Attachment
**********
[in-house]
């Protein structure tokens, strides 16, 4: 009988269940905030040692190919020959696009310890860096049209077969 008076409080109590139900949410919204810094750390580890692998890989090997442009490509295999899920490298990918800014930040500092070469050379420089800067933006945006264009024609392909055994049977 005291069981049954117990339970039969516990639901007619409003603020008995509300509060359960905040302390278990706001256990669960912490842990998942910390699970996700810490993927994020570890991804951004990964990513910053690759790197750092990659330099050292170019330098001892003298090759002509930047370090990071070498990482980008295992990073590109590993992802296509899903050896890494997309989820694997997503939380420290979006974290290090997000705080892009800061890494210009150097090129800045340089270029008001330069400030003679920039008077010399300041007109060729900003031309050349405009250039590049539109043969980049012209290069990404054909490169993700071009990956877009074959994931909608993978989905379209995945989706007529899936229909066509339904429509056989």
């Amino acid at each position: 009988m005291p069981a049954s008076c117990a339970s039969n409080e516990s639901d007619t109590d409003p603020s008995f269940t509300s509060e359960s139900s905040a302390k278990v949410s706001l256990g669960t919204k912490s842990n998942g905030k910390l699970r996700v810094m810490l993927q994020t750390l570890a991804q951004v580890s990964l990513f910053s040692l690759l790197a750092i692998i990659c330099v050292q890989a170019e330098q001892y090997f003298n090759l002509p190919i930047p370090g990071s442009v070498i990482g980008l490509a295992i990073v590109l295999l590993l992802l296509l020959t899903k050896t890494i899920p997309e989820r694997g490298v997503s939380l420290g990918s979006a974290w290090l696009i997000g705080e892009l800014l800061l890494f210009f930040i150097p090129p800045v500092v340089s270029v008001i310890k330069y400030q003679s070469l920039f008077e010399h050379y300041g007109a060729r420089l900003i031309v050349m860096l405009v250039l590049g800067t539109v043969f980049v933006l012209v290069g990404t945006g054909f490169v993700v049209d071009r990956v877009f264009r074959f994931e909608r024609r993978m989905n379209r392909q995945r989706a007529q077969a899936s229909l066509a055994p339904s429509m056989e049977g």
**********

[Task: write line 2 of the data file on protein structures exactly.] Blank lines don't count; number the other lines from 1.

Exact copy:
């Protein structure tokens, strides 16, 4: 009988269940905030040692190919020959696009310890860096049209077969 008076409080109590139900949410919204810094750390580890692998890989090997442009490509295999899920490298990918800014930040500092070469050379420089800067933006945006264009024609392909055994049977 005291069981049954117990339970039969516990639901007619409003603020008995509300509060359960905040302390278990706001256990669960912490842990998942910390699970996700810490993927994020570890991804951004990964990513910053690759790197750092990659330099050292170019330098001892003298090759002509930047370090990071070498990482980008295992990073590109590993992802296509899903050896890494997309989820694997997503939380420290979006974290290090997000705080892009800061890494210009150097090129800045340089270029008001330069400030003679920039008077010399300041007109060729900003031309050349405009250039590049539109043969980049012209290069990404054909490169993700071009990956877009074959994931909608993978989905379209995945989706007529899936229909066509339904429509056989």